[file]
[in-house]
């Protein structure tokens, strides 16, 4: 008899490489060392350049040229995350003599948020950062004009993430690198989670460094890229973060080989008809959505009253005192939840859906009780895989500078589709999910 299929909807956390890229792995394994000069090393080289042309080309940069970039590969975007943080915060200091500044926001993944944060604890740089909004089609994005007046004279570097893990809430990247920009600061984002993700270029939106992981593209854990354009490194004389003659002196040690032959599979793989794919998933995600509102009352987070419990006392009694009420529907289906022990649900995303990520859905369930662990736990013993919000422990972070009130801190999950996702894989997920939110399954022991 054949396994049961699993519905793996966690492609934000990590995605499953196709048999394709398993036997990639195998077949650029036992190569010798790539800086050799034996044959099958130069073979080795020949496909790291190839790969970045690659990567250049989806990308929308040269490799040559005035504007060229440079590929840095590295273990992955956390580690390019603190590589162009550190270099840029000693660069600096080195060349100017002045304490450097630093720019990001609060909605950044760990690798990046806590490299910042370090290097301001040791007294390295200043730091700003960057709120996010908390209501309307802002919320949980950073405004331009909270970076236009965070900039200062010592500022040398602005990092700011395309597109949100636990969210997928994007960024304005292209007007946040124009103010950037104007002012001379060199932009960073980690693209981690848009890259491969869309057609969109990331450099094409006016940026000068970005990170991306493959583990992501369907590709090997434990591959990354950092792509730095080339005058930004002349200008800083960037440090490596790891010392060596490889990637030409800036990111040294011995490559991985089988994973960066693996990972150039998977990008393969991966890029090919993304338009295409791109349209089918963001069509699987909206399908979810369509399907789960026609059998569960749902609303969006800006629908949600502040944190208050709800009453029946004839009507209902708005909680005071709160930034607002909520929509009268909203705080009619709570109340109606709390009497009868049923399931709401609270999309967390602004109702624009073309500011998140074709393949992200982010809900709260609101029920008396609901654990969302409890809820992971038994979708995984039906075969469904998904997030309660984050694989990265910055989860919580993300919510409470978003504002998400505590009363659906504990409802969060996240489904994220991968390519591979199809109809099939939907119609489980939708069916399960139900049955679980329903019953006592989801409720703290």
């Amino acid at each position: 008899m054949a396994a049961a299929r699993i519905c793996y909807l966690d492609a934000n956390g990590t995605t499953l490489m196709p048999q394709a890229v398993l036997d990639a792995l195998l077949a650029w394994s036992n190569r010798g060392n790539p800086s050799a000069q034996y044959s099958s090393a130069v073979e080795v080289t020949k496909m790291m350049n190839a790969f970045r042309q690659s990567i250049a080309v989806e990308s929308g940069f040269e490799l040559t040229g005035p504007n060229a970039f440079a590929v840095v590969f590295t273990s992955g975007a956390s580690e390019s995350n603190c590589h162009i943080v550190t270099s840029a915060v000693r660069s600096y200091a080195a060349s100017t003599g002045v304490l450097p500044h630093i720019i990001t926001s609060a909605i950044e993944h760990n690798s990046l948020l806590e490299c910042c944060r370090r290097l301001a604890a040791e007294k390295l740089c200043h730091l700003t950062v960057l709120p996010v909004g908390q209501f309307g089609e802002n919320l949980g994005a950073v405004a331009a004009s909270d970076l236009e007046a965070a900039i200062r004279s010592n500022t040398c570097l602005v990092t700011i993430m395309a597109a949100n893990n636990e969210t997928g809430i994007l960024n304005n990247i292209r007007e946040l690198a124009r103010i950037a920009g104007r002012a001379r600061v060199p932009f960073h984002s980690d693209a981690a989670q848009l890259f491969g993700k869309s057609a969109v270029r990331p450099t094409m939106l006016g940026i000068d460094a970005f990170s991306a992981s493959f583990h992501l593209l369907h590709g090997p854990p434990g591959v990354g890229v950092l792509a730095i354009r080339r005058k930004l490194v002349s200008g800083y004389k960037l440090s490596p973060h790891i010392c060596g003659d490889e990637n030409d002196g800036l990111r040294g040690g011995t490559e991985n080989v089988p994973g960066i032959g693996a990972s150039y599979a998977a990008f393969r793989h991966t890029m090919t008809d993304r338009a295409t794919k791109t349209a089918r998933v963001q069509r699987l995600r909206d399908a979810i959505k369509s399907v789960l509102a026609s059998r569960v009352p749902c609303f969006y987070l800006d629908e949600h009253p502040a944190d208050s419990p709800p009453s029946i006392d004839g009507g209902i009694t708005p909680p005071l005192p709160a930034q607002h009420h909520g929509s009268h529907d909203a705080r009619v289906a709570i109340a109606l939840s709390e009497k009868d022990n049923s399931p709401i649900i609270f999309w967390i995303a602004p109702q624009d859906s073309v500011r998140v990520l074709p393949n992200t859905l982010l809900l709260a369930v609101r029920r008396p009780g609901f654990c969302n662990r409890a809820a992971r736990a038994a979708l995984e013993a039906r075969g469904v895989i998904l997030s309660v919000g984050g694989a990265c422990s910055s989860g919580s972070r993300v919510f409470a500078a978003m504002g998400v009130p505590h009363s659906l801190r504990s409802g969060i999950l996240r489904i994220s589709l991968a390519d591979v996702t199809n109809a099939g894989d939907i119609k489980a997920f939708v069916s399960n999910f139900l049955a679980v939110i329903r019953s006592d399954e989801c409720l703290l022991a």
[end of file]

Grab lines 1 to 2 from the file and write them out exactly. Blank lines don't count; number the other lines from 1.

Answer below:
[in-house]
């Protein structure tokens, strides 16, 4: 008899490489060392350049040229995350003599948020950062004009993430690198989670460094890229973060080989008809959505009253005192939840859906009780895989500078589709999910 299929909807956390890229792995394994000069090393080289042309080309940069970039590969975007943080915060200091500044926001993944944060604890740089909004089609994005007046004279570097893990809430990247920009600061984002993700270029939106992981593209854990354009490194004389003659002196040690032959599979793989794919998933995600509102009352987070419990006392009694009420529907289906022990649900995303990520859905369930662990736990013993919000422990972070009130801190999950996702894989997920939110399954022991 054949396994049961699993519905793996966690492609934000990590995605499953196709048999394709398993036997990639195998077949650029036992190569010798790539800086050799034996044959099958130069073979080795020949496909790291190839790969970045690659990567250049989806990308929308040269490799040559005035504007060229440079590929840095590295273990992955956390580690390019603190590589162009550190270099840029000693660069600096080195060349100017002045304490450097630093720019990001609060909605950044760990690798990046806590490299910042370090290097301001040791007294390295200043730091700003960057709120996010908390209501309307802002919320949980950073405004331009909270970076236009965070900039200062010592500022040398602005990092700011395309597109949100636990969210997928994007960024304005292209007007946040124009103010950037104007002012001379060199932009960073980690693209981690848009890259491969869309057609969109990331450099094409006016940026000068970005990170991306493959583990992501369907590709090997434990591959990354950092792509730095080339005058930004002349200008800083960037440090490596790891010392060596490889990637030409800036990111040294011995490559991985089988994973960066693996990972150039998977990008393969991966890029090919993304338009295409791109349209089918963001069509699987909206399908979810369509399907789960026609059998569960749902609303969006800006629908949600502040944190208050709800009453029946004839009507209902708005909680005071709160930034607002909520929509009268909203705080009619709570109340109606709390009497009868049923399931709401609270999309967390602004109702624009073309500011998140074709393949992200982010809900709260609101029920008396609901654990969302409890809820992971038994979708995984039906075969469904998904997030309660984050694989990265910055989860919580993300919510409470978003504002998400505590009363659906504990409802969060996240489904994220991968390519591979199809109809099939939907119609489980939708069916399960139900049955679980329903019953006592989801409720703290």